Labour Pushed Closer to the Brink by Owen, reads another. "Good old Guardian, still going on about the same old bollocks after all these years," I think is the message.

Someone approaches the gallerist and asks whether you can get them separately. No, you really need to keep all 17 of them together. Otherwise that's totally not funny.

I started off sounding a little bit like Richard Littlejohn ("my five-year-old could do better than that!"), and by the end, it's as if he's crawled into my head. But don't listen to me – it's pure envy, that other people can see things so feelingly. That's all it is. © 2011 Guardian News and Media Limited or its affiliated companies. All rights reserved. | Use of this content is subject to our Terms & Conditions | More Feeds

Frieze talks 2011: Do you speak Globish?

With its catchy phrases and light vocabulary, Globish is fast becoming the art world's dominant language. But is it changing the way we see art?

English is the main language of the art world – and not just in London and New York. Go to an exhibition opening in Berlin, Mexico City or Beijing, and you're sure to hear English spoken with a wide array of foreign accents. Artists, curators, gallerists – whatever their native tongues – no longer even ask if you speak English. Kosovan artist Jakup Ferri's confessional video – An Artist Who Cannot Speak English is No Artist (2003) – suggests artists should study English alongside drawing, sculpture and photography.

The French businessman Jean-Paul Nerrière argues that the art world doesn't speak English so much as Globish (short for Global English). It's how non-native English speakers communicate with each other. Nerrière wrote Don't Speak English … Parlez Globish! (2004) as both a manifesto and a guide to learning the new language with a lightweight vocabulary of only 1,500 words. There are trees but no species; there are vegetables but "potato" seems to be the only one.

To make up for the 600,000-plus words in the Oxford English Dictionary, Globish uses simpler yet longer formulations: "kitchen" becomes "the room where you cook". Niece, "the daughter of my brother". Native anglophones often have trouble communicating with globophones, who use a more inventive vocabulary. "We have an understandment," two globophones – one Swedish, the other German – once confided to me about their exchanges. Given these differences, could British schools soon be teaching Globish as a foreign language alongside French, Spanish or Chinese?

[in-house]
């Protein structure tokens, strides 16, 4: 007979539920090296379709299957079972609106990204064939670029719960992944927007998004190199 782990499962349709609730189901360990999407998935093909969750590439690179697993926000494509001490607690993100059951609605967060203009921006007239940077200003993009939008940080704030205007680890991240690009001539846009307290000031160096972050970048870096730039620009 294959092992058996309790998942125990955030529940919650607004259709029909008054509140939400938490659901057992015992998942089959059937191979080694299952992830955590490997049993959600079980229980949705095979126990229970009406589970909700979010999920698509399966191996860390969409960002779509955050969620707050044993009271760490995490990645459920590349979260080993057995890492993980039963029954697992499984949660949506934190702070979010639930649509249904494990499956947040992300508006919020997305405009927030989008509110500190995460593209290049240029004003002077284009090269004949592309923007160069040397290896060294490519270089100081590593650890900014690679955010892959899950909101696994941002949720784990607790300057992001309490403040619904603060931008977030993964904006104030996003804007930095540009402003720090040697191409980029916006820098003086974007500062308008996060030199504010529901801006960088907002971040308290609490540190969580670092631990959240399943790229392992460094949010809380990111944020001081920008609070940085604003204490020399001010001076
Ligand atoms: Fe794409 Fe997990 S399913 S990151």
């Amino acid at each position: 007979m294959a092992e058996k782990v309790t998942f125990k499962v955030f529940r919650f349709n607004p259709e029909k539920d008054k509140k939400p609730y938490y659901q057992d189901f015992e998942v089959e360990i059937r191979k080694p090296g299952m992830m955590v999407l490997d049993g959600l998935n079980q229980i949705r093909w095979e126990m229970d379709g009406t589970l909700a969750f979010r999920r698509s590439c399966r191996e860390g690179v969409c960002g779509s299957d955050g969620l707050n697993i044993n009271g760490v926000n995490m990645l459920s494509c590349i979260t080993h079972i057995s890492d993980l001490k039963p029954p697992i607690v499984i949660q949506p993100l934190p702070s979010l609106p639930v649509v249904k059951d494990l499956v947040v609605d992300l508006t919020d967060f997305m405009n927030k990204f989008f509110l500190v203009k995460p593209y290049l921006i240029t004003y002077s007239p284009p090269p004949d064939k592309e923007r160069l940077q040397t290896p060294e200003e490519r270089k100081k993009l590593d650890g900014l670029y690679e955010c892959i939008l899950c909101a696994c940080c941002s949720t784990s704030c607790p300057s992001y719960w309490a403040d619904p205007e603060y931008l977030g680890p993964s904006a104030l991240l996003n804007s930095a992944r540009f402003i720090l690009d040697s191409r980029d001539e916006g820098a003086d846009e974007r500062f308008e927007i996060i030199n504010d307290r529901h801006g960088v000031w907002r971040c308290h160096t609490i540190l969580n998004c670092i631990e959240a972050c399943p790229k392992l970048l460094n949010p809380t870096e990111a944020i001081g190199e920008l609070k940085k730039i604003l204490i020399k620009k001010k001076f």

Globish seems to have filled the art world with a more specialised vocabulary. Fashionable terms such as transgression, dystopia and disobedience have bled into the titles of works while losing meaning for artists and audiences. That's what the Dutch artist Nicoline van Harskamp argues in her video The New Latin (2010). An artist's native tongue often becomes weighed down by English art jargon in the wall captions, press releases and magazine reviews which accompany their work.

It seems likely, then, that Globish has contributed to the rise of theory and concepts in contemporary art and criticism. What debate is complete without a nod to Michel Foucault's biopolitics, Jacques Rancière's aesthetic unconscious and everybody's "criticality"? The American literary scholar Jonathan Arac has made a similar argument about literary criticism in a global age. Theories and concepts lend themselves to abstractions which are easier to communicate than feelings and individual preferences.

Culinary taste offers a good comparison. You can probably name your favourite French wine, but try explaining – in French – its particular bouquet and why you love it. Like food, art has an impact on our bodily senses through colours, shapes and endless associations. By contrast, a theory can always be reduced to a one-liner: transgression, dystopia, disobedience.

Harskamp, however wary of jargon, embraces English. "[It] belongs to me as much as it belongs to an American," she says in her video. "Why not reclaim and co-opt the language that was imposed on us? And then celebrate it?"

I can only agree, as editor of the fully bilingual frieze d/e (d stands for Deutsch and e for English). A new publication of frieze, frieze d/e focuses on Germany, Austria and Switzerland. Those who read our German texts are native speakers, but the majority of our English readers are globophones, including many Germans. I try to cut down on the art jargon – not just words such as "criticality" but curiosities such as "spatial interventions" – while ensuring that the English remains accessible. To date, we've used more than 1,500 words. But we try to put them together in the most readable way. © 2011 Guardian News and Media Limited or its affiliated companies. All rights reserved. | Use of this content is subject to our Terms & Conditions | More Feeds

Frieze: art fair or fashion show?

Frieze art fair 2011 was awash with statement glasses, designer handbags and shoes worth thousands. Just the latest example of the art world getting it on with fashion

- See the Guardian's vox pops with the Frieze fashion crowd

As a Frieze virgin, I expected to see certain kinds of art on display: an installation featuring a loo seat perched on a stool here, yet another painting featuring testicles there. This is an event created with the purpose of showcasing new artists and, hopefully, selling their work. It is a modern art extravaganza. I also expected a splash of interesting fashions. But I don't think I was fully prepared for how much 'fashion' would be on show. As I approached Regents Park yesterday morning, it was immediately apparent, in the same way you can tell the location of a fashion show by the number of women standing outside in very high shoes, that I was in the presence of the art set. And without a pair of striking glasses, I felt as if I may as well have come to the thing totally bloody naked.